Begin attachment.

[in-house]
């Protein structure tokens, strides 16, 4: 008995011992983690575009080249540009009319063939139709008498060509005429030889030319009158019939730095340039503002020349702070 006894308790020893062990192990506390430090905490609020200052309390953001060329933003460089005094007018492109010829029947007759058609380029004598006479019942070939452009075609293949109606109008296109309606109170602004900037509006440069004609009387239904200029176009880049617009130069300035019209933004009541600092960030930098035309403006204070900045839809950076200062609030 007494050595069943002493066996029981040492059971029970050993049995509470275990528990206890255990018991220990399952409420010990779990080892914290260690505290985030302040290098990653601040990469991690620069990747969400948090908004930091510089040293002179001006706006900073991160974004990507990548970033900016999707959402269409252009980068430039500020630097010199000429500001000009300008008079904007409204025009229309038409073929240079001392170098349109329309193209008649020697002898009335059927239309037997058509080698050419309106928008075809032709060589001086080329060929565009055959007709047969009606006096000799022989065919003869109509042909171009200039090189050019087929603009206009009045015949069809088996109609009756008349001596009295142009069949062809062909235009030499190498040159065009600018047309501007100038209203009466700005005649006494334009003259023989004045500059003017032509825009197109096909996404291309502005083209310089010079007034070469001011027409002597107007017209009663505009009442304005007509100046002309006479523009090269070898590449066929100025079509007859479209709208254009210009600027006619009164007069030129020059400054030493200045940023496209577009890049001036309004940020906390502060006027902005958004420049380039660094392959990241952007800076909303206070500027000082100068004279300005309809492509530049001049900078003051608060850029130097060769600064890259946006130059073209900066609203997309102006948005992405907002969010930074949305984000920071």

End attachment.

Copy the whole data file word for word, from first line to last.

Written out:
[in-house]
């Protein structure tokens, strides 16, 4: 008995011992983690575009080249540009009319063939139709008498060509005429030889030319009158019939730095340039503002020349702070 006894308790020893062990192990506390430090905490609020200052309390953001060329933003460089005094007018492109010829029947007759058609380029004598006479019942070939452009075609293949109606109008296109309606109170602004900037509006440069004609009387239904200029176009880049617009130069300035019209933004009541600092960030930098035309403006204070900045839809950076200062609030 007494050595069943002493066996029981040492059971029970050993049995509470275990528990206890255990018991220990399952409420010990779990080892914290260690505290985030302040290098990653601040990469991690620069990747969400948090908004930091510089040293002179001006706006900073991160974004990507990548970033900016999707959402269409252009980068430039500020630097010199000429500001000009300008008079904007409204025009229309038409073929240079001392170098349109329309193209008649020697002898009335059927239309037997058509080698050419309106928008075809032709060589001086080329060929565009055959007709047969009606006096000799022989065919003869109509042909171009200039090189050019087929603009206009009045015949069809088996109609009756008349001596009295142009069949062809062909235009030499190498040159065009600018047309501007100038209203009466700005005649006494334009003259023989004045500059003017032509825009197109096909996404291309502005083209310089010079007034070469001011027409002597107007017209009663505009009442304005007509100046002309006479523009090269070898590449066929100025079509007859479209709208254009210009600027006619009164007069030129020059400054030493200045940023496209577009890049001036309004940020906390502060006027902005958004420049380039660094392959990241952007800076909303206070500027000082100068004279300005309809492509530049001049900078003051608060850029130097060769600064890259946006130059073209900066609203997309102006948005992405907002969010930074949305984000920071």